The `fetch` method

This looks familiar. We had to resolve a merge conflict with this method, and took the changes from the master branch. So I guess that broke it 😅.

But don’t rush to change it back…that is just how the library works now. If you change it back, you’ll probably end up with a lot more errors 🙈. Instead we just need to have a closer look at what the code is doing.

It looks like translate("faker.#{key}") should return part of the data file. So in the error we would be trying to fetch "faker.auto.models_by_make". We can debug this a little bit by using p so we can see what translate returns with that key.

Debugging the old fashioned way 😎

And here is what we get when we run the tests again:

Output after adding logging

So it seems that translate returns a hash, which contains BMW, Audi etc. And then a call to sample would return that same hash 👀.

That doesn’t seem right…

And if we are returning a Hash…then that would explain the error message we are getting.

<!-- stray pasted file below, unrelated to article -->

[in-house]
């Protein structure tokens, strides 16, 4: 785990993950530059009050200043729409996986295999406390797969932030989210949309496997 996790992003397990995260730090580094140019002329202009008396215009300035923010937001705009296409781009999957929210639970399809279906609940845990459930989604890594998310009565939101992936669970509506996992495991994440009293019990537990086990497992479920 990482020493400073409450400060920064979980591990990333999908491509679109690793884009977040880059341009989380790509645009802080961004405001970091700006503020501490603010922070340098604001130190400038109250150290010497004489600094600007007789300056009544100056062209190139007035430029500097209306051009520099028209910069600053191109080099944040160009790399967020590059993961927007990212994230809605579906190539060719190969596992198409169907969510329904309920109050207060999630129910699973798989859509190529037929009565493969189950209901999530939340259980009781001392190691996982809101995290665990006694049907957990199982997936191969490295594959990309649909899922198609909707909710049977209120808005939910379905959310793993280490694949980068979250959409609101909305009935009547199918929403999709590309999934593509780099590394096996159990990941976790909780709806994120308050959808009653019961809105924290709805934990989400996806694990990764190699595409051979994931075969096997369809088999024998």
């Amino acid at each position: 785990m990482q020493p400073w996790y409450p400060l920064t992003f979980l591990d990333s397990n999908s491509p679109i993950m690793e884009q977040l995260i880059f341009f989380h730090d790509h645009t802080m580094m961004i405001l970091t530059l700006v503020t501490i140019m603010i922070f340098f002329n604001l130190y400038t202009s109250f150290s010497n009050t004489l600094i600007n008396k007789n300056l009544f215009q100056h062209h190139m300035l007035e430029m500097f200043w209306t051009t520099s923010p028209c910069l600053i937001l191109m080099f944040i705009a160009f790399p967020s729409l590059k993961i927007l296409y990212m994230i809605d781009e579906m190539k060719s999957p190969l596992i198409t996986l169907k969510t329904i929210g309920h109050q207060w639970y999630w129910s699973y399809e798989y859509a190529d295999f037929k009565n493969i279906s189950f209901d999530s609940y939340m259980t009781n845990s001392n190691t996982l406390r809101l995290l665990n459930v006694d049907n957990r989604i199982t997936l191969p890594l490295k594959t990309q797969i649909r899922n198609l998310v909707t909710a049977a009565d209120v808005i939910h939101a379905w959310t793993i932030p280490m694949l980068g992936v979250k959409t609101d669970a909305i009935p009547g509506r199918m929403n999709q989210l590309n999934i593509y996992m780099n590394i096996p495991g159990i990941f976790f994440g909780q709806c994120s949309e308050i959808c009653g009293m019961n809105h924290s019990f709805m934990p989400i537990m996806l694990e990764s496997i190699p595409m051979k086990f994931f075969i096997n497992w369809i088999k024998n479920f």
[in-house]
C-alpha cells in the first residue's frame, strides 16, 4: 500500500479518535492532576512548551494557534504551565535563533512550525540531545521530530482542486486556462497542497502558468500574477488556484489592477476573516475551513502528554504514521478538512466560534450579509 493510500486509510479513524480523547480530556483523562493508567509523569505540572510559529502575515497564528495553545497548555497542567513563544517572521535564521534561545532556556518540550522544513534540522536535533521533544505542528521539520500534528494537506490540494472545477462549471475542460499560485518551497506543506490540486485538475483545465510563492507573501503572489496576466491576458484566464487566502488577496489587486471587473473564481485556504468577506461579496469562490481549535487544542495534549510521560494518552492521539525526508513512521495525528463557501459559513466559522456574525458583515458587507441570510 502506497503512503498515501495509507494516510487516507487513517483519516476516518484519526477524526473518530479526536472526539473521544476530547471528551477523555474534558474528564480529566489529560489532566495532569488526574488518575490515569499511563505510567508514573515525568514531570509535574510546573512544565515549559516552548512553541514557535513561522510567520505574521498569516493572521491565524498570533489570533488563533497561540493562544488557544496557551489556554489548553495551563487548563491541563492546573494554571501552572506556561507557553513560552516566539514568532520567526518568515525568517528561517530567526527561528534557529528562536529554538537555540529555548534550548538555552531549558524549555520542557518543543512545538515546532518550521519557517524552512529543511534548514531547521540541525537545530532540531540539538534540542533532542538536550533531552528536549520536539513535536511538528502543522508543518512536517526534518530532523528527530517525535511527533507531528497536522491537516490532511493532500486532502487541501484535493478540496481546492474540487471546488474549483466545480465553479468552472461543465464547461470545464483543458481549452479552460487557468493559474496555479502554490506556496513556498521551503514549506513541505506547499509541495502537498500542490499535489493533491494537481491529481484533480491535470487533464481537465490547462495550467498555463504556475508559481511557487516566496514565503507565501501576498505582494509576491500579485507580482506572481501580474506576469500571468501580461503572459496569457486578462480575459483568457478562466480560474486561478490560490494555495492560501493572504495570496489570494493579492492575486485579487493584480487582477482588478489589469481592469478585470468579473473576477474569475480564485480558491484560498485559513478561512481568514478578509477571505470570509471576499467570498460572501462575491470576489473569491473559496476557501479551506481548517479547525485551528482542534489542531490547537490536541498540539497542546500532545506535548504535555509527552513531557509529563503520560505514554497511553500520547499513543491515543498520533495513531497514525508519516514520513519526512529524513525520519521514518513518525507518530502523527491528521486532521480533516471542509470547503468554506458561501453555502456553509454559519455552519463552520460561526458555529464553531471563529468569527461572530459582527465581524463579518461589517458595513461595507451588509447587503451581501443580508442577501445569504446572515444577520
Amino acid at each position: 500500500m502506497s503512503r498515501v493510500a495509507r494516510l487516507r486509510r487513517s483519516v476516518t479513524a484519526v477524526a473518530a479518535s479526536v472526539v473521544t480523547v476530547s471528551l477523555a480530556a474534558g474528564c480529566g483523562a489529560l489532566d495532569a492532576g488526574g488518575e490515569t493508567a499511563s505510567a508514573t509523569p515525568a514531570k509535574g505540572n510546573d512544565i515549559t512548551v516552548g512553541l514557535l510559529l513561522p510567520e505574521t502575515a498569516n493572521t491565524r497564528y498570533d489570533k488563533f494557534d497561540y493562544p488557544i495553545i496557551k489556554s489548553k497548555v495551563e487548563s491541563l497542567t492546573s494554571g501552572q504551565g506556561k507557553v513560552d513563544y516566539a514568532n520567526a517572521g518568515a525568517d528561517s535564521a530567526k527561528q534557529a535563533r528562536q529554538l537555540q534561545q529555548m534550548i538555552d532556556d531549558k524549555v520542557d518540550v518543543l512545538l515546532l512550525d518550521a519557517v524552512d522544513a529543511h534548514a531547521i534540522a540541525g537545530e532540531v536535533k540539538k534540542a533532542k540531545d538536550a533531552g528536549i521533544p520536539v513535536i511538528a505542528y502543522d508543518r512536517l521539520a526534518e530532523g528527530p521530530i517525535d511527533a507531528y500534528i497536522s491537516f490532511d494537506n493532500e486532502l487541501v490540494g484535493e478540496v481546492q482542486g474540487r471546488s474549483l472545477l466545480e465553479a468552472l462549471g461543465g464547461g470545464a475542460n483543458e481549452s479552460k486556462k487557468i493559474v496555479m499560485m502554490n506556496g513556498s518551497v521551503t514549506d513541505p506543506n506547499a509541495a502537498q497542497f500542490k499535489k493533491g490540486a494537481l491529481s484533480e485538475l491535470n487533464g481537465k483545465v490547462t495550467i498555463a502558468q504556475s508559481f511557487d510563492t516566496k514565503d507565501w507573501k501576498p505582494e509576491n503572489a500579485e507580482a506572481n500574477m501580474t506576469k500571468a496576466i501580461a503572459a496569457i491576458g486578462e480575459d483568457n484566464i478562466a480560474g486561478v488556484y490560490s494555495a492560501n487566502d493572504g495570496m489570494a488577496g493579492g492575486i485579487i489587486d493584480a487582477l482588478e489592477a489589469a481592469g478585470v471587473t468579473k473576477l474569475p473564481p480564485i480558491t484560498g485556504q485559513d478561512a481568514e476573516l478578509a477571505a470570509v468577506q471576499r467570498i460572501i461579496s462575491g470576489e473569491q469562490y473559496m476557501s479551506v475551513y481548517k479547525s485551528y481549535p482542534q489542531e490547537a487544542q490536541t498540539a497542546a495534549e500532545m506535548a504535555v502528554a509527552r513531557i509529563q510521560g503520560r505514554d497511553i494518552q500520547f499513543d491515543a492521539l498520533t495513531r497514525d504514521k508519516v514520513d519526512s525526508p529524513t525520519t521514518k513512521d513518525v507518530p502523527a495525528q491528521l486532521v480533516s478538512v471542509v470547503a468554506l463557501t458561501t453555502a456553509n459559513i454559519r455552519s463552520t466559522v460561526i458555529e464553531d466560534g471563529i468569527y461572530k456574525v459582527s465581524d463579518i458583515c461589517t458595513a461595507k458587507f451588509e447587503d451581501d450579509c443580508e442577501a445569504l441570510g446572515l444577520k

RuntimeError: Faker::Auto.model raised “undefined method `match’ for #<Hash:0x00000003fd37b8>”

So how do we fix this?

We can’t perform a match on a hash…this has been established. It turns out that the sample method is trying to extract an item from a list.

The sample method

Given that our Hash wasn’t a list…it just returned it right back. So we need to make sure that what we pass to sample is an array of values. We can do this by refactoring the code slightly.

Take a look at the data in auto.yml. Does anything stand out?

Makes and models

The makes seem to relate to what is in the models_by_make section. So we can leverage that 🤔

A simple fix

Now we are sending a key that maps to a list of strings. And as we’ve seen from the code, that will mean that when we call sample, we will get a single value back 👍

And when we run rake test again…

All green 😎

AWESOME! All the tests are passing 🙌.

Now we can get to work with migrating this functionality to Faker::Vehicle

Lets get cracking 🤓

Photo by Alvaro Reyes on Unsplash

Stage 1

We want to add all these methods to Faker::Vehicle, so lets do it!

Moved methods to Faker::Vehicle

We didn’t need to move the vin method, because that was already in Faker::Vehicle 👍

When we run rake test again, we should see a bunch of errors, because we removed most of the methods from Faker::Auto 🙈